Running on Tilt
Boston recap; on to Big Sur
It was a race with suspense that built horribly, like Deliverance or the British version of the Wicker Man, starring Edward Woodward and Christopher Lee. These 1970s movies were made before our collective attention spans turned to nil. Though Kara Goucher was in the lead, she never looked comfortable. I saw her at mile 11 of the New York City Marathon last fall, and she looked strong as she chased Paula Radcliffe, but in Boston on Monday, running alongside microscopic women with smooth strides, she appeared strangely out of place, which, of course, she wasn’t—she was entirely in the right place, for much of the race in first place.
Ryan Hall, by comparison, seemed driven not by a heart pumping blood through his veins but by a motor with a precise timing mechanism controlling the machinery that makes his stride at once so smooth and yet so stilted. He looks like a robot when racing, or like T-1000, the terminator in the cop outfit, from Terminator II. When Hall took the lead in Boston he appeared unbeatable, even with the entire continent of Africa seemingly on his shoulder.
Hall always looks strong. Dush, dush, dush. And he is undeniably fast, but perhaps what is lost in the mechanics is quickness. Deriba Merga, the Boston winner, runs with an eager impatience, as if he is obscenely late in getting to the doctor’s office, a sight oddened further by his striking resemblance to Sammy Davis Jr.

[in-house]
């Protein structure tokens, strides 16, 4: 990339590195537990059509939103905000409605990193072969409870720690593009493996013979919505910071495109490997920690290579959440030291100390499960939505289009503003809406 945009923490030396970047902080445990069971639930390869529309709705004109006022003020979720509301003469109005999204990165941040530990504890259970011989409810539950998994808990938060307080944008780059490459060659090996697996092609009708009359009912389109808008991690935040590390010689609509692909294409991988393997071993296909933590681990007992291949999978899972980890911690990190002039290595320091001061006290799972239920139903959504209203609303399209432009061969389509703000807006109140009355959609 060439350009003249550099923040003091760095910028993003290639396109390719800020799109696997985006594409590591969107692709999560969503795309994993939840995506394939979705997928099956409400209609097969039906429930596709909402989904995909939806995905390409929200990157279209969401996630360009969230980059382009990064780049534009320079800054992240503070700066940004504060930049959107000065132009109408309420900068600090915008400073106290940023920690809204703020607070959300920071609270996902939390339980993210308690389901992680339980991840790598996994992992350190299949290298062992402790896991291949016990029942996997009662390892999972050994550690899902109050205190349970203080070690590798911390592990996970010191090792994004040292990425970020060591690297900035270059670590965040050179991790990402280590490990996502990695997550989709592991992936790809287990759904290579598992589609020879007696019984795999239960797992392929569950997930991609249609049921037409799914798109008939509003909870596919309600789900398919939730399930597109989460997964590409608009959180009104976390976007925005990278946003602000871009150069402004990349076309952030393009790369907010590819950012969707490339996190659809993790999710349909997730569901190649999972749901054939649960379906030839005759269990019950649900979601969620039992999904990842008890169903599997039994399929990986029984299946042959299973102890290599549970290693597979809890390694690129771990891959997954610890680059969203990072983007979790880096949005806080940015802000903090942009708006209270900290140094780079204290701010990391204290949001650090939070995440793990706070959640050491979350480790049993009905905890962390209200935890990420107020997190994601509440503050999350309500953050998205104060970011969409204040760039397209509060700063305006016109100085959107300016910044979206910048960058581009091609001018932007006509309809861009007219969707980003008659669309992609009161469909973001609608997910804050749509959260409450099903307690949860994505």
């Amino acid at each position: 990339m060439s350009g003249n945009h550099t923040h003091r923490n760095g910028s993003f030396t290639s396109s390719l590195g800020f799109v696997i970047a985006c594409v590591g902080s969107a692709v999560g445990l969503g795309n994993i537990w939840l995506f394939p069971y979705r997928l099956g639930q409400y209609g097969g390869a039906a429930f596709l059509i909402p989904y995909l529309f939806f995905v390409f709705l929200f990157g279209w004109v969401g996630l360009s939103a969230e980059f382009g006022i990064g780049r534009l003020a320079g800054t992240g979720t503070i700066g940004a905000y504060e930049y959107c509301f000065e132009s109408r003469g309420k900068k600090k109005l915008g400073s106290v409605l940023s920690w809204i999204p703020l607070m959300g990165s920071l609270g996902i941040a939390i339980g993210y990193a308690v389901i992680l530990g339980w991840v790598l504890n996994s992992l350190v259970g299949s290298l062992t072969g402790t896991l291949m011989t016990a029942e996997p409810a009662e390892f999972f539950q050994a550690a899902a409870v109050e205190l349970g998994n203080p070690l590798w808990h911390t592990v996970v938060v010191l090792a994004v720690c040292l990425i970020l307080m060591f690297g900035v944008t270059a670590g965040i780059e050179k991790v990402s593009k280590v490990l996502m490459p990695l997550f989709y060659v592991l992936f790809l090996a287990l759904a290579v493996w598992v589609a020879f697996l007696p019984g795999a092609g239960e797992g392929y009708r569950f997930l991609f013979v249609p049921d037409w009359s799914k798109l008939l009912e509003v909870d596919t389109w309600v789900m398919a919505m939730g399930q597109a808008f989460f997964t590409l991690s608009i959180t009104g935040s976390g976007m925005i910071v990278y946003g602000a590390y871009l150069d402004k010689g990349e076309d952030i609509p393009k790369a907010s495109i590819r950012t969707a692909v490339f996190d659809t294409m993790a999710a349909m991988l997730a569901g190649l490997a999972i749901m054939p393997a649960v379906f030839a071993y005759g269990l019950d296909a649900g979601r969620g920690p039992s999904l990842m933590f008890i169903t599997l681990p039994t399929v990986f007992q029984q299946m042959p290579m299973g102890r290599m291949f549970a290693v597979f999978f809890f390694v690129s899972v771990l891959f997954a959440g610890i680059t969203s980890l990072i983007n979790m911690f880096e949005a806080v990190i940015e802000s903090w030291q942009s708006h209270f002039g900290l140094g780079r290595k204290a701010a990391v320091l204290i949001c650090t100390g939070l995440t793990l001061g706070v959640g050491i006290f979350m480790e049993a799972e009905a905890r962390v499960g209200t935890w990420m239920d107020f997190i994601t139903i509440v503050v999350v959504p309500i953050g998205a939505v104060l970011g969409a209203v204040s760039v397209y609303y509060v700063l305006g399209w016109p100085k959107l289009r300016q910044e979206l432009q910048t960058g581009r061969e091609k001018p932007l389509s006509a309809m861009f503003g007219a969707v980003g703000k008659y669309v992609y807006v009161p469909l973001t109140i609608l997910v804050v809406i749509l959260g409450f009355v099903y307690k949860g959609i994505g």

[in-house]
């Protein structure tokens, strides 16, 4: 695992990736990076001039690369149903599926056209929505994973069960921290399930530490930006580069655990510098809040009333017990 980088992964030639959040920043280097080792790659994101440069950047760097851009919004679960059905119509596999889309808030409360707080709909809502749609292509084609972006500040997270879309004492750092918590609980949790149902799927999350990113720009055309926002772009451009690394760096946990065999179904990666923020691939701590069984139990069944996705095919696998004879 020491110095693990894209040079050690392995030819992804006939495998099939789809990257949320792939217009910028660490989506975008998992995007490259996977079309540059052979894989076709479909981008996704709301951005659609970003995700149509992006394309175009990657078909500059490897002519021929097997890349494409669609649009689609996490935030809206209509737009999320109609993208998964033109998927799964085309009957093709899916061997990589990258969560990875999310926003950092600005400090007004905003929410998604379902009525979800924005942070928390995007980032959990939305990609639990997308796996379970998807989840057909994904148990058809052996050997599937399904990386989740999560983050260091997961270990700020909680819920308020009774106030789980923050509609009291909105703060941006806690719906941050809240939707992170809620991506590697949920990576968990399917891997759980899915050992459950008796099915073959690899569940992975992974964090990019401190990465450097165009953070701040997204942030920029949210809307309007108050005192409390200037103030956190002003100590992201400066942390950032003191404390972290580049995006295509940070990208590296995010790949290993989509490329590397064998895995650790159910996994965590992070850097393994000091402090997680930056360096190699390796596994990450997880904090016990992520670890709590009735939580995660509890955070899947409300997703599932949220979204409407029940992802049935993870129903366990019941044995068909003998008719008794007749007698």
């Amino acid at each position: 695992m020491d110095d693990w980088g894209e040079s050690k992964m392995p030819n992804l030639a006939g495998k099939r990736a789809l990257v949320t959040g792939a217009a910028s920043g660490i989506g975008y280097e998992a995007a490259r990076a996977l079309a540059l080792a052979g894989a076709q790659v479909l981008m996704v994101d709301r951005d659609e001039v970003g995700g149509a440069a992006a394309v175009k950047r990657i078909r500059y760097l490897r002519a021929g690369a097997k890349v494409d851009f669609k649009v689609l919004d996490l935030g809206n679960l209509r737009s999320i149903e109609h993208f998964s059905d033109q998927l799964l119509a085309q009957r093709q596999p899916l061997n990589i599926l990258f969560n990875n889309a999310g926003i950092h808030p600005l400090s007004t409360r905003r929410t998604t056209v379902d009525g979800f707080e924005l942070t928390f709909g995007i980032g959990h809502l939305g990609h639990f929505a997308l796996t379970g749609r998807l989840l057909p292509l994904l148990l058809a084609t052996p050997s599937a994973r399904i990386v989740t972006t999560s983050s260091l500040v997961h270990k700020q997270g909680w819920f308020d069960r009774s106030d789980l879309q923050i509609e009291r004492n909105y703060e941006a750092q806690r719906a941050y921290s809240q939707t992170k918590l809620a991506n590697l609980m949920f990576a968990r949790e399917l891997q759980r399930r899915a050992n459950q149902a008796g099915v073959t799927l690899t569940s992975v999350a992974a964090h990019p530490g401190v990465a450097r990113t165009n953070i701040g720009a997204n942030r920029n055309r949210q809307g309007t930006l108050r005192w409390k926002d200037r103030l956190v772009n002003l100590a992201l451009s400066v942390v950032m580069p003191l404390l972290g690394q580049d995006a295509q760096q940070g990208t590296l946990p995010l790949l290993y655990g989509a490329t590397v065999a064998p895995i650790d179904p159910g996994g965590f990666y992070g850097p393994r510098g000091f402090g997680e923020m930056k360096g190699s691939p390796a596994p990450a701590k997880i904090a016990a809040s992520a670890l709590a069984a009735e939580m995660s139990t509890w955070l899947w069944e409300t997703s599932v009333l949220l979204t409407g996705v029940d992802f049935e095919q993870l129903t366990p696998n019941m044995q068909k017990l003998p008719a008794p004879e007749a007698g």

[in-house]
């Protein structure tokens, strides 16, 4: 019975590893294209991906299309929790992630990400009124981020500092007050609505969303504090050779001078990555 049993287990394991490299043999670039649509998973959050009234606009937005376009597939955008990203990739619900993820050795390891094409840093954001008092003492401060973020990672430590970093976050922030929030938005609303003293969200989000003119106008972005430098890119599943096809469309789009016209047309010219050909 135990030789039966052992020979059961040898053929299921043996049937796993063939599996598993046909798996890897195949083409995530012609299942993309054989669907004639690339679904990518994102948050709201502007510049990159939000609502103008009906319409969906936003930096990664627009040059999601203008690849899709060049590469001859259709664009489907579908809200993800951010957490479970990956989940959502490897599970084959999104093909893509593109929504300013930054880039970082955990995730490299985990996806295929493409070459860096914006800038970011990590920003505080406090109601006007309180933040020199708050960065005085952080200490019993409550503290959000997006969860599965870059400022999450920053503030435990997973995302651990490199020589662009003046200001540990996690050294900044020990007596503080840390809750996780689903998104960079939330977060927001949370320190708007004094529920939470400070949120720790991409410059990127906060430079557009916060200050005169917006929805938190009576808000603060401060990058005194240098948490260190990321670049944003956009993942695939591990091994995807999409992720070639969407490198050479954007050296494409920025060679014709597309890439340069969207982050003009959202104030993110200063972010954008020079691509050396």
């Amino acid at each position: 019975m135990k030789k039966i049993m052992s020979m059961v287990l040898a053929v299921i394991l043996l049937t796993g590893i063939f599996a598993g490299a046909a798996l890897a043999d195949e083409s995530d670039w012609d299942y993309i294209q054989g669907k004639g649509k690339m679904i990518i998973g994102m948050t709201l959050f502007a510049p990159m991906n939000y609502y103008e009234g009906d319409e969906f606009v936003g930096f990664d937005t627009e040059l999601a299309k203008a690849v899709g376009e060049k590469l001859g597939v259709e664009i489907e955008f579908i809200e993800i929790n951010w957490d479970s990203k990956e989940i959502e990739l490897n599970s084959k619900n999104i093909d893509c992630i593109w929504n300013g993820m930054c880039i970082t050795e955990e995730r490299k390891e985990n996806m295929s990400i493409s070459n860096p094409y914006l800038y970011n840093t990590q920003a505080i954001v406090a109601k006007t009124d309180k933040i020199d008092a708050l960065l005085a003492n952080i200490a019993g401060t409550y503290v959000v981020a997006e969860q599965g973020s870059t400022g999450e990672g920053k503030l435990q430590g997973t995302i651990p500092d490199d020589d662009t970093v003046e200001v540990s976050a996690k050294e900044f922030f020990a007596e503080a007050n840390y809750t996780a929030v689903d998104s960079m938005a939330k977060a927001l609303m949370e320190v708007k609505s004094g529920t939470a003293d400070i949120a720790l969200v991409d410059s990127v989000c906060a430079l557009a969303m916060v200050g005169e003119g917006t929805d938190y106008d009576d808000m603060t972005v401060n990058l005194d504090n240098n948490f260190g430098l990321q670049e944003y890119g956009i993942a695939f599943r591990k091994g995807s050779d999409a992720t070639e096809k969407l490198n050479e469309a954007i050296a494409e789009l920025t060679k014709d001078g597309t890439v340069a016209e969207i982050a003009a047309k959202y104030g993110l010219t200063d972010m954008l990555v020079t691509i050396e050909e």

Merga, Wanjiru and Gebrselassie, arguably the world’s three best marathoners, are of a certain mold: Merga is 5’6’’, while Wanjiru and Geb are 5’4’’. All weigh between about 112 and 118 pounds. Hall is more of a Paul Tergat stature—both are approximately 5’10’ to six feet, and weigh between 137 and 142 pounds.
Hall and Goucher are gutsy runners. Both took the lead and got American running fans emotionally involved in the outcome of the race far more than they had been before. First place finishes would have brought a media blitz, but the hardcore running community is hardly discouraged—these runners will be back.
The Internet stream of the Boston marathon continued after the winners had been decided, and for fifteen minutes or so the camera showed runners who would finish in the 2:30s or 2:40s—great runners all—looking ordinary only because there were so many of them.
That’s a wrap for now from New York. It’s time, as Mamas & the Papas would say, for California dreaming to become a reality. I don’t know what the race will bring. I’m thankful that I’m still neither injured nor sick, knock on wood, and that for three hours or so on Sunday I’ll be running in what I’ve heard is a spectacularly scenic part of the world. I’m very thankful for the Central Park Running Club for helping me get in pretty good shape, and to the greater running community in general both here in New York and elsewhere on land and in cyberspace. I’m especially thankful to my wife, who despite having not been bitten by the running bug is understanding about my needs to lace up and further to podcast about it, and to my sister who also will be running in Big Sur.